Lecturer: John Smillie
Term(s): Term 1
Status for Mathematics students: List A
Commitment: 30 hours
Assessment: examination (85%), assignments (15%)
Content: The modern notion of measure, developed in the late 19th century, is an extension of the notions of length, area or volume. A measure m is a law which assigns a number to certain subsets A of a given space and is a natural generalization of the following notions: 1) length of an interval, 2) area of a plane figure, 3) volume of a solid, 4) amount of mass contained in a region, 5) probability that an event from A occurs, etc.
It originated in the real analysis and is used now in many areas of mathematics like, for instance, geometry, probability theory, dynamical systems, functional analysis, etc.
Given a measure m, one can define the integral of suitable real valued functions with respect to m. Riemann integral is applied to continuous functions or functions with ``few`` points of discontinuity. For measurable functions that can be discontinuous ``almost everywhere'' Riemann integral does not make sense. However it is possible to define more flexible and powerful Lebesgue's integral (integral with respect to Lebesgue's measure) which is one of the key notions of modern analysis.
The Module will cover the following topics: Definition of a measurable space and -additive measures, Construction of a measure from outer measure, Construction of Lebesgue's measure, Lebesgue-Stieltjes measures, Examples of non-measurable sets, Measurable Functions, Integral with respect to a measure, Lusin's Theorem, Egoroff's Theorem, Fatou's Lemma, Monotone Convergence Theorem, Dominated Convergence Theorem, Product Measures and Fubini's Theorem. Selection of advanced topics such as Radon-Nikodym theorem, covering theorems, differentiability of monotone functions almost everywhere, descriptive definition of the Lebesgue integral, description of Riemann integrable functions, k-dimensional measures in n-dimensional spaces, divergence theorem, Riesz representation theorem, etc.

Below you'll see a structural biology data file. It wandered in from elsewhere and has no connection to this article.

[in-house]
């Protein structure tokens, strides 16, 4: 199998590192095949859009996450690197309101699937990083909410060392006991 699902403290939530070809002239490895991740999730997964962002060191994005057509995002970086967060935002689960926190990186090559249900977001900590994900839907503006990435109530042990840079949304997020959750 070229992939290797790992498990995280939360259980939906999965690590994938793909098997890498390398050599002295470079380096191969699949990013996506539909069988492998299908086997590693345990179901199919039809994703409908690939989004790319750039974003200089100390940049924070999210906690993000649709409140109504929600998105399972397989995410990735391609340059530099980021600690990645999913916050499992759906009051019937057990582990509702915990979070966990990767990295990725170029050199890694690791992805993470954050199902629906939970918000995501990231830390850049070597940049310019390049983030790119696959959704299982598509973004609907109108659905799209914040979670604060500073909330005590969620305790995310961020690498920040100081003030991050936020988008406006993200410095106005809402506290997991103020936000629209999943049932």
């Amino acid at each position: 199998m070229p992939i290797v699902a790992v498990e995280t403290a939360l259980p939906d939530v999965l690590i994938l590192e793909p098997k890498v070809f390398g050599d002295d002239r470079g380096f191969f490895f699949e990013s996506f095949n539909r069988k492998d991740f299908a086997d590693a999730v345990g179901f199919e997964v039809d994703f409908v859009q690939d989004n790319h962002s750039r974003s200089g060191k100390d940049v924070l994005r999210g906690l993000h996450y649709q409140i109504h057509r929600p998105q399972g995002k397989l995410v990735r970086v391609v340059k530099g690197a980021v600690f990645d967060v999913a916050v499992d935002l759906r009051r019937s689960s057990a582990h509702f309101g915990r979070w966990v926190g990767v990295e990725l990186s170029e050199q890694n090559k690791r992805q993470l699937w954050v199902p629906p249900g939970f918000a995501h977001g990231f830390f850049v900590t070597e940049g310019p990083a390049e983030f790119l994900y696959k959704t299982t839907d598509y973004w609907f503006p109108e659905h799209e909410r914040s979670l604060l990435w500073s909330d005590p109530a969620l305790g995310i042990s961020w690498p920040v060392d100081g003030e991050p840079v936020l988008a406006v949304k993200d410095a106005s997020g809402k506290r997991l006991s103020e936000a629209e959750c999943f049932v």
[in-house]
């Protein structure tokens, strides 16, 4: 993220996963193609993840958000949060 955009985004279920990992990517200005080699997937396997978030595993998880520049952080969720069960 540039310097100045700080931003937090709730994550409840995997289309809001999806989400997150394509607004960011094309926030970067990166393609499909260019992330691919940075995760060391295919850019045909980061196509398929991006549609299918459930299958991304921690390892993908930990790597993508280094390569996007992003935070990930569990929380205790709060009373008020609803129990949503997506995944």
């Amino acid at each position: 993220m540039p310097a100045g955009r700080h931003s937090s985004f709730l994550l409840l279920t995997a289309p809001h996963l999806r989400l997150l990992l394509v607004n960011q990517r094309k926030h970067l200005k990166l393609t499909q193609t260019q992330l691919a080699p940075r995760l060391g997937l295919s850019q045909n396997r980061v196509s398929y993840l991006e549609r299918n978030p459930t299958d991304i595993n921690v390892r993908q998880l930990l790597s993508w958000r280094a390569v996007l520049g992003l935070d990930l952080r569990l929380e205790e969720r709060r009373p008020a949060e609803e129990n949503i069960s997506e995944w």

Aims: To introduce the concepts of measure and integral with respect to a measure, to show their basic properties, and to provide a basis for further studies in Analysis, Probability, and Dynamical Systems.
Objectives: To gain understanding of the abstract measure theory and definition and main properties of the integral. To construct Lebesgue's measure on the real line and in n-dimensional Euclidean space. To explain the basic advanced directions of the theory.
Books: There is no official textbook for the course. As the main recommended book, I would suggest:
- Cohn, D.L, Measure Theory, Second Edition, Birkhauser (2013). *
The list below contains some of many further books that may be used to complement the lectures.
- Folland, G.b.: Real Analysis, Second Edition, Wiley (1999). *
- Halmos, P. R.: Measure Theory, D. Van Nostrand Company Inc., Princeton, N.J. (1950) (Reprinted by Springer (1974)).
- Kubrusly, C.S: Essentials of Measure Theory, Springer (2015). *
- Loeb, P.A: Real Analysis, Birkhauser (2016). *
- Royden, H. L. and Fitzpatrick, P.M: Real Analysis, Fourth Edition, Macmillan Publishing Company (2010).
- Rudin, W.: Real and Complex Analysis, Third Edition, McGraw-Hill Book Company (1987).
- Stein, E. M. and Shakarchi, R.: Real Analysis - measure theory, integration and Hilbert spaces. (Princeton Lectures in Analysis III) Princeton University Press (2005).
* = E-book avaliable from Warwick Library.